Accidental oxidation of uranium dioxide pellets is the most critical event which may affect the long-term storage of the spent nuclear fuel. Therefore the safety of a nuclear waste disposal lies on the determination of the mechanisms which lead to the alteration of UO2 upon air oxidation. More precisely, the study of the formation of hyperstoichiometric oxides, intermediate fluorite-type U3O7/U4O8, or layered U3O8, is of prime importance since the formation of the latter one has to be firmly avoided. The experiments reported in this paper serve such a purpose with the study of the transformations (stoichiometry, depth and structure) occurring during the low-temperature (T = 180°C) air oxidation of uranium dioxide single crystals. Nuclear microanalysis techniques, more particularly Rutherford backscattering in channeling conditions, are perfectly adapted to this study since they allow to characterize the surface region (up to a depth of a few micrometers) of a solid material. Furthermore the influence of damage production on the oxidation behavior of the nuclear fuel is also investigated by external pre-irradiation of the UO2 single crystals with high-energy heavy ions simulating fission fragment irradiation in the reactor.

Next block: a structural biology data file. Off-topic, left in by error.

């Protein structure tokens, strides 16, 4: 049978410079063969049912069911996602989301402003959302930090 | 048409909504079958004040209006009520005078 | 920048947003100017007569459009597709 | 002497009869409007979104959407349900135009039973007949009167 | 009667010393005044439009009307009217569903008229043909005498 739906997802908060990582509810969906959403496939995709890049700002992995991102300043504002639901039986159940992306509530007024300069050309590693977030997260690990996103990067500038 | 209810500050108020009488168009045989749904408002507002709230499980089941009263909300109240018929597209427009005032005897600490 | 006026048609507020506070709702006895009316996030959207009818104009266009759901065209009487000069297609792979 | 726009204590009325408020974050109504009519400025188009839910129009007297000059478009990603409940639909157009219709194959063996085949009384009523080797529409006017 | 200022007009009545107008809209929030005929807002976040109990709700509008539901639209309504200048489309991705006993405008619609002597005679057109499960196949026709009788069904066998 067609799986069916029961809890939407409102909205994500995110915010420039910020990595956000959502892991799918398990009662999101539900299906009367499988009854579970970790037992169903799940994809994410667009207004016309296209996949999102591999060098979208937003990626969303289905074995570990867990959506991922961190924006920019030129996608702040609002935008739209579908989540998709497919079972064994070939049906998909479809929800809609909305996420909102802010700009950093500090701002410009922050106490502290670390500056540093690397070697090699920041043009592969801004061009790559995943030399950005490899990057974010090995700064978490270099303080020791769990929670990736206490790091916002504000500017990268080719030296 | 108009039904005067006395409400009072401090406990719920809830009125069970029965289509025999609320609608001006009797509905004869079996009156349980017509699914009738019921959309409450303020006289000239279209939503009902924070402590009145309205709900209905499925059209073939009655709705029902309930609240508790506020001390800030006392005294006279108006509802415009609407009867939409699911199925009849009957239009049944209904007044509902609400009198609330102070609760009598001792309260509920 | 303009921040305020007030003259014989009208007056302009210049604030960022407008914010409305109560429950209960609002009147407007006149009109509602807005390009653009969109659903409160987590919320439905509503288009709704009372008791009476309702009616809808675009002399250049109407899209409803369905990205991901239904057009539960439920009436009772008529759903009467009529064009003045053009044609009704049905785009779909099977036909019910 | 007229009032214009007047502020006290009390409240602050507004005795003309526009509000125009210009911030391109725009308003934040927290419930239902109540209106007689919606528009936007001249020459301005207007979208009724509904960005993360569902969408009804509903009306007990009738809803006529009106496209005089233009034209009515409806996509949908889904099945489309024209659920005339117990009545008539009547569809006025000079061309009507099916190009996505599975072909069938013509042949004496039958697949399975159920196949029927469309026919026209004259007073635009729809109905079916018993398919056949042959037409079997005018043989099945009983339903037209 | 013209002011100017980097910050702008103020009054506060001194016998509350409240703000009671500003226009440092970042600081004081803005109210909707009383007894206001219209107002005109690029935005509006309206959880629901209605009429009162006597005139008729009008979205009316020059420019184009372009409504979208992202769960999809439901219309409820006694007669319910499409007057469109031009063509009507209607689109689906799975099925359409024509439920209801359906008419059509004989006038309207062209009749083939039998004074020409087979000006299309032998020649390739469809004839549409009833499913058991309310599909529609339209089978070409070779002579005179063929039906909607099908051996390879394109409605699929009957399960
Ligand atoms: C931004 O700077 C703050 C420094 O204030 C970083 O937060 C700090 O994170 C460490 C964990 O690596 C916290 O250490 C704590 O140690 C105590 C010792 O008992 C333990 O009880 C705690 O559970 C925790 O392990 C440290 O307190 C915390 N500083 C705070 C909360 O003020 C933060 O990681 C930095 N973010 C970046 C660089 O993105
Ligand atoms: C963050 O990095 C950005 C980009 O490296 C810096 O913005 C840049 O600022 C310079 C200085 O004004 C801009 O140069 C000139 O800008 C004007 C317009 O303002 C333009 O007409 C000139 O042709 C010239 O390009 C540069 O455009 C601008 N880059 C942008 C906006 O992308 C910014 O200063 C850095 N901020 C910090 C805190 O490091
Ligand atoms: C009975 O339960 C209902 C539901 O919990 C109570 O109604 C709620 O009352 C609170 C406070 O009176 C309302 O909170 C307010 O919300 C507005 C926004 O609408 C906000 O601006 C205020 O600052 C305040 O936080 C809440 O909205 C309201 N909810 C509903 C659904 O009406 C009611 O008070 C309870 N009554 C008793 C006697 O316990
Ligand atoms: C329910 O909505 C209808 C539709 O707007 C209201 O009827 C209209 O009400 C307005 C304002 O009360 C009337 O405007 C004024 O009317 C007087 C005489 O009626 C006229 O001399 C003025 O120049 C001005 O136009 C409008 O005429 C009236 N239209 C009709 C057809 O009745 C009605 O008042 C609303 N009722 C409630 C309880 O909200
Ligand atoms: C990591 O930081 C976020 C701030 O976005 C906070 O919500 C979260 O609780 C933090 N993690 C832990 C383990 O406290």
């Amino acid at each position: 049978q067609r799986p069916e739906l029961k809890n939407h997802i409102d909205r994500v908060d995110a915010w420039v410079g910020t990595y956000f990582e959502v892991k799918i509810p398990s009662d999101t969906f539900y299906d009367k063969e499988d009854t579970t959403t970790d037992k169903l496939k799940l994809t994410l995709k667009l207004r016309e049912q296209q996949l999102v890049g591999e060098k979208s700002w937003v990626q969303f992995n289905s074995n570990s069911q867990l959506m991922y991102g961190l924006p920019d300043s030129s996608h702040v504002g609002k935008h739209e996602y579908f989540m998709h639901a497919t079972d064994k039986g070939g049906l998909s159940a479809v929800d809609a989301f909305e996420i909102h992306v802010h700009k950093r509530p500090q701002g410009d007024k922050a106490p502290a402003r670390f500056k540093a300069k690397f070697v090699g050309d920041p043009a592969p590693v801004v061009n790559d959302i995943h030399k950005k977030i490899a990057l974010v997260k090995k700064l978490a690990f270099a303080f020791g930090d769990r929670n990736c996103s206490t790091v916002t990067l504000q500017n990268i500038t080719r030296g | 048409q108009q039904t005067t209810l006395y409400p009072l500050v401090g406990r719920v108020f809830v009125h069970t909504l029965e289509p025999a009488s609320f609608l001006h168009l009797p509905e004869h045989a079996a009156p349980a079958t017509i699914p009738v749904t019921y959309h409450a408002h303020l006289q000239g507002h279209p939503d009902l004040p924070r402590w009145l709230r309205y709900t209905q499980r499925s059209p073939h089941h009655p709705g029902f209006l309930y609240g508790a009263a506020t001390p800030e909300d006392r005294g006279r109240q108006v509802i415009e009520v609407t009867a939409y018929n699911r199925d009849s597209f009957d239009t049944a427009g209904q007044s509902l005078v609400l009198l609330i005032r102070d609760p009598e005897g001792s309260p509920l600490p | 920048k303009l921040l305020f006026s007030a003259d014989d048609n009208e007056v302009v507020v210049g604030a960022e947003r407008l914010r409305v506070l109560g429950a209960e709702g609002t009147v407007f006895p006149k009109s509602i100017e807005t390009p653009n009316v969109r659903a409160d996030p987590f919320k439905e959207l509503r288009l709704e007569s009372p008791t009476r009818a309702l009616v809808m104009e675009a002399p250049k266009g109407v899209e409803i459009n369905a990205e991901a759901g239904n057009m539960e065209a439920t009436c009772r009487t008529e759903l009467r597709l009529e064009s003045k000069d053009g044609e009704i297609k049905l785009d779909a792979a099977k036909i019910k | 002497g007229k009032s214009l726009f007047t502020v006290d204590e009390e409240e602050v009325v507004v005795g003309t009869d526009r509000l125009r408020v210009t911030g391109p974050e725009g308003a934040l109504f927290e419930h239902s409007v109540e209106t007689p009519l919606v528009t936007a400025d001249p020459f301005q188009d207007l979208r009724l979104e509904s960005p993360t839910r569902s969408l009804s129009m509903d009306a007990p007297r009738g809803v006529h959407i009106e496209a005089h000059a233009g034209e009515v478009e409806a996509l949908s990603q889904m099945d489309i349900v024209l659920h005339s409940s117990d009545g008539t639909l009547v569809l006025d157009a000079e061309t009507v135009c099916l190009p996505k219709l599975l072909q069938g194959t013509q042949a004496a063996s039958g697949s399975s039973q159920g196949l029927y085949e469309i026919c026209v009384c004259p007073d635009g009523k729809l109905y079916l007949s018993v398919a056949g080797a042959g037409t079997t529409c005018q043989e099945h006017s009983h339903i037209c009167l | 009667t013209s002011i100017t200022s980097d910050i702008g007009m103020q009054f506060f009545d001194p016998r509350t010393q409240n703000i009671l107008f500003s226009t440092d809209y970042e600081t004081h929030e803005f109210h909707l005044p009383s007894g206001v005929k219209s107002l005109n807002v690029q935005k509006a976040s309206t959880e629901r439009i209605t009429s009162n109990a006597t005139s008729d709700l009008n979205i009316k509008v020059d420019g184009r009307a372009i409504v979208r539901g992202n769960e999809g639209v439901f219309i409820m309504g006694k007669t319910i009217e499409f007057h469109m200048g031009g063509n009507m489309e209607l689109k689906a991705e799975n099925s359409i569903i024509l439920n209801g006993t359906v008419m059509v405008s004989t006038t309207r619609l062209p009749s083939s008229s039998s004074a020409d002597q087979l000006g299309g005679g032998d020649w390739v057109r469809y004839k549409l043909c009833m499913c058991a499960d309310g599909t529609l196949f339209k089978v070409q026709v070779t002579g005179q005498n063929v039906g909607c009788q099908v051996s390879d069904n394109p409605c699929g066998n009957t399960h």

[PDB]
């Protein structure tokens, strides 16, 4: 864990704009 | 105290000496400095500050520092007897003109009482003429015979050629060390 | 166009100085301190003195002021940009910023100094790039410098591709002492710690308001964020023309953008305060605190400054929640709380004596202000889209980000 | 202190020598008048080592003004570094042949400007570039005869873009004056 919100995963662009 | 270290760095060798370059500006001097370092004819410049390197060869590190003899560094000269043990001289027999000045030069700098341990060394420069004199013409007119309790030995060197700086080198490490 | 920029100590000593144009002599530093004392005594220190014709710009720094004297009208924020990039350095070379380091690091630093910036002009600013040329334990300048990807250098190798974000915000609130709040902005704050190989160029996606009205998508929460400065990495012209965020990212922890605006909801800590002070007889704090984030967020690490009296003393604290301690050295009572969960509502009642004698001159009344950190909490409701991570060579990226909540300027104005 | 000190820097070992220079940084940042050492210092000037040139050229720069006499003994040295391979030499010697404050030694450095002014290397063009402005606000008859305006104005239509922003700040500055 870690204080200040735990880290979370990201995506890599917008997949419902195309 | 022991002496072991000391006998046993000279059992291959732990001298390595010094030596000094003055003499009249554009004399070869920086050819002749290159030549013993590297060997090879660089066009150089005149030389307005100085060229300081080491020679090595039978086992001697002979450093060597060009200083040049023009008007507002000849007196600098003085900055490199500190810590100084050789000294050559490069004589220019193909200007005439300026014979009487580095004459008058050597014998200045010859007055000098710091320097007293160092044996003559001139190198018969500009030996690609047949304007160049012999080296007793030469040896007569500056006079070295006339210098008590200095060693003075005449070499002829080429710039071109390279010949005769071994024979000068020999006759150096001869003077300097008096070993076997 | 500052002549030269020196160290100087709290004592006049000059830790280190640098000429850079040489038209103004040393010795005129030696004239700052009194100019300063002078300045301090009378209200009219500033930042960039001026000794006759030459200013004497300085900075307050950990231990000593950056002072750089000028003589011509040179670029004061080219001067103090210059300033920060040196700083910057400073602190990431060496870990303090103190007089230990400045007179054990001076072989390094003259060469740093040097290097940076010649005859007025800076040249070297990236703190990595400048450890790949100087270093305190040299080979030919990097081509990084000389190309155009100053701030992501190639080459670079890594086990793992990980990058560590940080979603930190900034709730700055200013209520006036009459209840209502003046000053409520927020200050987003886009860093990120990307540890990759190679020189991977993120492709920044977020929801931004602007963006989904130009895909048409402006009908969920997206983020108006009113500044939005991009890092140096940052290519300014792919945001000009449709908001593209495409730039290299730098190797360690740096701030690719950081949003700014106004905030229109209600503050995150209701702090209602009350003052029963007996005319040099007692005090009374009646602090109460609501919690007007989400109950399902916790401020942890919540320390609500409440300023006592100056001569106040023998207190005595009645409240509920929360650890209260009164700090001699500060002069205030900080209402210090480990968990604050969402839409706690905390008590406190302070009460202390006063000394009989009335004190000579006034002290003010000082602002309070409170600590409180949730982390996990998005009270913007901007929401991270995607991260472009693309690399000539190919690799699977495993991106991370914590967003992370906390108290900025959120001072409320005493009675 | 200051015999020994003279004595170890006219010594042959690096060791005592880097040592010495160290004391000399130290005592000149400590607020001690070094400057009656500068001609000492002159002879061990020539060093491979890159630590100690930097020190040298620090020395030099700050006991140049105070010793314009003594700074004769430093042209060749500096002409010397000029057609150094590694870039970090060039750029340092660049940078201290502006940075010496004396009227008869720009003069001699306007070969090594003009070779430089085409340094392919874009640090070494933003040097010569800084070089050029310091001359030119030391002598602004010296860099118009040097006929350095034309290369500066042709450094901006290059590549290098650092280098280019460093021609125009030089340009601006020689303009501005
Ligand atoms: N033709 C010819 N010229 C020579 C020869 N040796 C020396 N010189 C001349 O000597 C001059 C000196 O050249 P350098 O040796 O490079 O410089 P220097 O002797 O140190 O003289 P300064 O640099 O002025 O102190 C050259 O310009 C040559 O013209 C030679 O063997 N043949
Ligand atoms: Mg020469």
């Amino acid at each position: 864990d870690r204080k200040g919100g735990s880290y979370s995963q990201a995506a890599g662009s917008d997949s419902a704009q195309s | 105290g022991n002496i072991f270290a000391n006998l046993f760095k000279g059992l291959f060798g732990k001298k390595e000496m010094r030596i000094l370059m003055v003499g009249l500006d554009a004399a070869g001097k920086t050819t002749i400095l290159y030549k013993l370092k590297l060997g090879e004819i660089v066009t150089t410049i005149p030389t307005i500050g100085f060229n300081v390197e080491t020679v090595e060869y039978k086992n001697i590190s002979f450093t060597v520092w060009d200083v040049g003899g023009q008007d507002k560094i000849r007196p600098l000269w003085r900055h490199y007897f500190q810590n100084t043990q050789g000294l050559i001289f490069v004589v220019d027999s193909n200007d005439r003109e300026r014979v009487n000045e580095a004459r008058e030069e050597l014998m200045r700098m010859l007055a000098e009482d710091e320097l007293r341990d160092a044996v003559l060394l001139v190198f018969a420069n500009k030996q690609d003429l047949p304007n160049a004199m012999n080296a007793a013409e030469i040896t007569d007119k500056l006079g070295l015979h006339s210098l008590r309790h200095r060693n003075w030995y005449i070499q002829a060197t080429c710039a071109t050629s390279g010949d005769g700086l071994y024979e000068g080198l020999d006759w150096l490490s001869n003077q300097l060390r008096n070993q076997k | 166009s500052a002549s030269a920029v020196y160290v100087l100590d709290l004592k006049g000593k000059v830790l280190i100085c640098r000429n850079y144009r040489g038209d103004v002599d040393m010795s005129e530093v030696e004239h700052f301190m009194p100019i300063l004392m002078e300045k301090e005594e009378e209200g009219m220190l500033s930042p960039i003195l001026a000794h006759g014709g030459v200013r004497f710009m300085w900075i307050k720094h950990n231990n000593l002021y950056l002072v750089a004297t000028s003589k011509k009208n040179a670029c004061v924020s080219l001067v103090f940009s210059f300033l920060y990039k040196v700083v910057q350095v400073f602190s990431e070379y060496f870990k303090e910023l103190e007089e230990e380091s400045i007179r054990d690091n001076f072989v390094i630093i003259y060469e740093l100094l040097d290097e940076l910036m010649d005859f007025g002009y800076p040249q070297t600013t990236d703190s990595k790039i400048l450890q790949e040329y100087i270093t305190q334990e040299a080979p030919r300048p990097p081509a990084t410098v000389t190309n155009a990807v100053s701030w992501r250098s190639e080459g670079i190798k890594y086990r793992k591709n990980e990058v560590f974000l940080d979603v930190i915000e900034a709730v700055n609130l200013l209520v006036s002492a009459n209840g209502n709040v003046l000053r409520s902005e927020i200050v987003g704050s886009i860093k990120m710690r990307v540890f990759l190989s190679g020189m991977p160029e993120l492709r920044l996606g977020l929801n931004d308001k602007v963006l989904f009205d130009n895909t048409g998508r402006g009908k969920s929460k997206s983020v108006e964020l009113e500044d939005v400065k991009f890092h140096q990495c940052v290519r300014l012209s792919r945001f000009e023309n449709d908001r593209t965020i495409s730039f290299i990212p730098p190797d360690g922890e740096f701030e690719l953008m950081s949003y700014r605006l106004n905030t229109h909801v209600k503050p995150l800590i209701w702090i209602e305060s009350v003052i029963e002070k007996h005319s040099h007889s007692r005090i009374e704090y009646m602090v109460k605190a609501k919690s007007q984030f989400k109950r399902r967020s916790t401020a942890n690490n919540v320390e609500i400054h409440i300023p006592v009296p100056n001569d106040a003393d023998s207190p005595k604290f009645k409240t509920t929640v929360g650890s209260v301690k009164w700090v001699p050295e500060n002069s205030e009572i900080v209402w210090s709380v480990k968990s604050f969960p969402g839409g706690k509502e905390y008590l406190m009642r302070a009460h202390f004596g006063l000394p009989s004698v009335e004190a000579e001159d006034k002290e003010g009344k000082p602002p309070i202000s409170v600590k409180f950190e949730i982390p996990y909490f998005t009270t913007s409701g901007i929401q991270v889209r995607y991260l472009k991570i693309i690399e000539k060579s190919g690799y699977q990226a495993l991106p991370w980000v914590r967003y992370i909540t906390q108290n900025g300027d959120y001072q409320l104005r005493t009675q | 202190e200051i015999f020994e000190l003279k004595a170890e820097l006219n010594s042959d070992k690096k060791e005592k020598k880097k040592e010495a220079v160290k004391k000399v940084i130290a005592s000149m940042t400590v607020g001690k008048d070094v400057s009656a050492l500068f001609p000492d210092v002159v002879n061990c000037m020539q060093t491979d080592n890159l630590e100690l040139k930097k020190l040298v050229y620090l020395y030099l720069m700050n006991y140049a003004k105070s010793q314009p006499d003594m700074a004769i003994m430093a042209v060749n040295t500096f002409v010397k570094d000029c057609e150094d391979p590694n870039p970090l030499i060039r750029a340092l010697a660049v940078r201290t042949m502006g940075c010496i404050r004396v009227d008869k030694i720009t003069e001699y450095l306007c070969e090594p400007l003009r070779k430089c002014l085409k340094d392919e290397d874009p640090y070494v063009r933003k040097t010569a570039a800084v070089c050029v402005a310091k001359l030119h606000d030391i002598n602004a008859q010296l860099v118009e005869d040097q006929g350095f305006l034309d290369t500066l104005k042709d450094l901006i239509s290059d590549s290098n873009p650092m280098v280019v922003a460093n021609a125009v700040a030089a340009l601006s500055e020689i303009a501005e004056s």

The results show that air oxidation at T = 180°C leads to the formation and in-depth growth of a U3O7/U4O9 oxide layer; no layered U3O8 oxide was detected even at the largest oxidation time investigated (1200 hours). The growth kinetic of U3U7/U4O9 oxide exhibits a linear behavior, indicating that the rate of oxidation is interface-controlled. The linear oxidation rate extracted from the data is of the order of 1.8 × 10−13 m s−1, i.e. close to the oxidation rate estimated for sintered pellets. Contrarily to previous works, our results show very little influence of the crystallographic orientation of the single crystals on the oxidation kinetics. More surprisingly, pre-irradiation of UO2 samples with swift heavy ions, leading to the polygonization of the material, does not lead to significant changes in the oxidation behavior (stoichiometry or oxidation rate) of UO2 single crystals.

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